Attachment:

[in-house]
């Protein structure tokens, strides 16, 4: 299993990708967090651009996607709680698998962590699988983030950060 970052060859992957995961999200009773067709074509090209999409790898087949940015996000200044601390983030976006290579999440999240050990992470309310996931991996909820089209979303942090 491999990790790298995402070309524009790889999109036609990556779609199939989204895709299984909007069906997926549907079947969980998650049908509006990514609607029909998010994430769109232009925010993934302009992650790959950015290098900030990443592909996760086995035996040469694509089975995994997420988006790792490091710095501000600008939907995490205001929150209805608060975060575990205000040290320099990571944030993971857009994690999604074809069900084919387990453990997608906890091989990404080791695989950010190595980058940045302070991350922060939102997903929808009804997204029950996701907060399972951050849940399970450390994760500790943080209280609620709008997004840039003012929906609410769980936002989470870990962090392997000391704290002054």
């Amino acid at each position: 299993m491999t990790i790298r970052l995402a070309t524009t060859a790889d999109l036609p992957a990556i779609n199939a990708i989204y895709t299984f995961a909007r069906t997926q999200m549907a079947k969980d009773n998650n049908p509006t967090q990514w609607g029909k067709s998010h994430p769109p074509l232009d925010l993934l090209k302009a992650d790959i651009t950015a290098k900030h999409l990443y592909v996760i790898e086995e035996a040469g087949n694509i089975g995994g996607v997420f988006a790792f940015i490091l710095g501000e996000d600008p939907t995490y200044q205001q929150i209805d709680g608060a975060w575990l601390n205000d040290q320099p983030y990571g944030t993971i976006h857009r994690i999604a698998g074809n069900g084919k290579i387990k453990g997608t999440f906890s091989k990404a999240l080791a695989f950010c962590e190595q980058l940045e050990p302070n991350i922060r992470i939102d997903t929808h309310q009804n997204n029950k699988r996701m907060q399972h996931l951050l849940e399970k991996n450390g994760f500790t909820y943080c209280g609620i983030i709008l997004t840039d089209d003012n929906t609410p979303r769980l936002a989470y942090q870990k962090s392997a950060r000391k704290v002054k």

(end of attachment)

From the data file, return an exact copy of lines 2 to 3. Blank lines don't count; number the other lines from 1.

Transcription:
């Protein structure tokens, strides 16, 4: 299993990708967090651009996607709680698998962590699988983030950060 970052060859992957995961999200009773067709074509090209999409790898087949940015996000200044601390983030976006290579999440999240050990992470309310996931991996909820089209979303942090 491999990790790298995402070309524009790889999109036609990556779609199939989204895709299984909007069906997926549907079947969980998650049908509006990514609607029909998010994430769109232009925010993934302009992650790959950015290098900030990443592909996760086995035996040469694509089975995994997420988006790792490091710095501000600008939907995490205001929150209805608060975060575990205000040290320099990571944030993971857009994690999604074809069900084919387990453990997608906890091989990404080791695989950010190595980058940045302070991350922060939102997903929808009804997204029950996701907060399972951050849940399970450390994760500790943080209280609620709008997004840039003012929906609410769980936002989470870990962090392997000391704290002054």
């Amino acid at each position: 299993m491999t990790i790298r970052l995402a070309t524009t060859a790889d999109l036609p992957a990556i779609n199939a990708i989204y895709t299984f995961a909007r069906t997926q999200m549907a079947k969980d009773n998650n049908p509006t967090q990514w609607g029909k067709s998010h994430p769109p074509l232009d925010l993934l090209k302009a992650d790959i651009t950015a290098k900030h999409l990443y592909v996760i790898e086995e035996a040469g087949n694509i089975g995994g996607v997420f988006a790792f940015i490091l710095g501000e996000d600008p939907t995490y200044q205001q929150i209805d709680g608060a975060w575990l601390n205000d040290q320099p983030y990571g944030t993971i976006h857009r994690i999604a698998g074809n069900g084919k290579i387990k453990g997608t999440f906890s091989k990404a999240l080791a695989f950010c962590e190595q980058l940045e050990p302070n991350i922060r992470i939102d997903t929808h309310q009804n997204n029950k699988r996701m907060q399972h996931l951050l849940e399970k991996n450390g994760f500790t909820y943080c209280g609620i983030i709008l997004t840039d089209d003012n929906t609410p979303r769980l936002a989470y942090q870990k962090s392997a950060r000391k704290v002054k």